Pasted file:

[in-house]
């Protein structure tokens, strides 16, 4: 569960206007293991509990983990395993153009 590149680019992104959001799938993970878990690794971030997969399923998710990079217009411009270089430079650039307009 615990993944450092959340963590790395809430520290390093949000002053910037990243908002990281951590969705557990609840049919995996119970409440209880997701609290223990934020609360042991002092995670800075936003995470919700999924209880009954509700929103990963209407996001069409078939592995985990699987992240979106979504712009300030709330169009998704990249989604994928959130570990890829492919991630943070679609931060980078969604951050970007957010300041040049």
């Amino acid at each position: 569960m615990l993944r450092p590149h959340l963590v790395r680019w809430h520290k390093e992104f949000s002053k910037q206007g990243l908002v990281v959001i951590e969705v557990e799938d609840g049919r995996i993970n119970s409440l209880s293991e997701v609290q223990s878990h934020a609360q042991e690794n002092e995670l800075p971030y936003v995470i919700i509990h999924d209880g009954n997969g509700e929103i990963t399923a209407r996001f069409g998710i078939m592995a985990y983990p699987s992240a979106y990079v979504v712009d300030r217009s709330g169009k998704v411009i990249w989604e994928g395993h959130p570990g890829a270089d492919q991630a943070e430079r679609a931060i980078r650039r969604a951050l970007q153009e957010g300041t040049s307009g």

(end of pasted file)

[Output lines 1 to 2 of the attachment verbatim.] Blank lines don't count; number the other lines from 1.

[in-house]
């Protein structure tokens, strides 16, 4: 569960206007293991509990983990395993153009 590149680019992104959001799938993970878990690794971030997969399923998710990079217009411009270089430079650039307009 615990993944450092959340963590790395809430520290390093949000002053910037990243908002990281951590969705557990609840049919995996119970409440209880997701609290223990934020609360042991002092995670800075936003995470919700999924209880009954509700929103990963209407996001069409078939592995985990699987992240979106979504712009300030709330169009998704990249989604994928959130570990890829492919991630943070679609931060980078969604951050970007957010300041040049």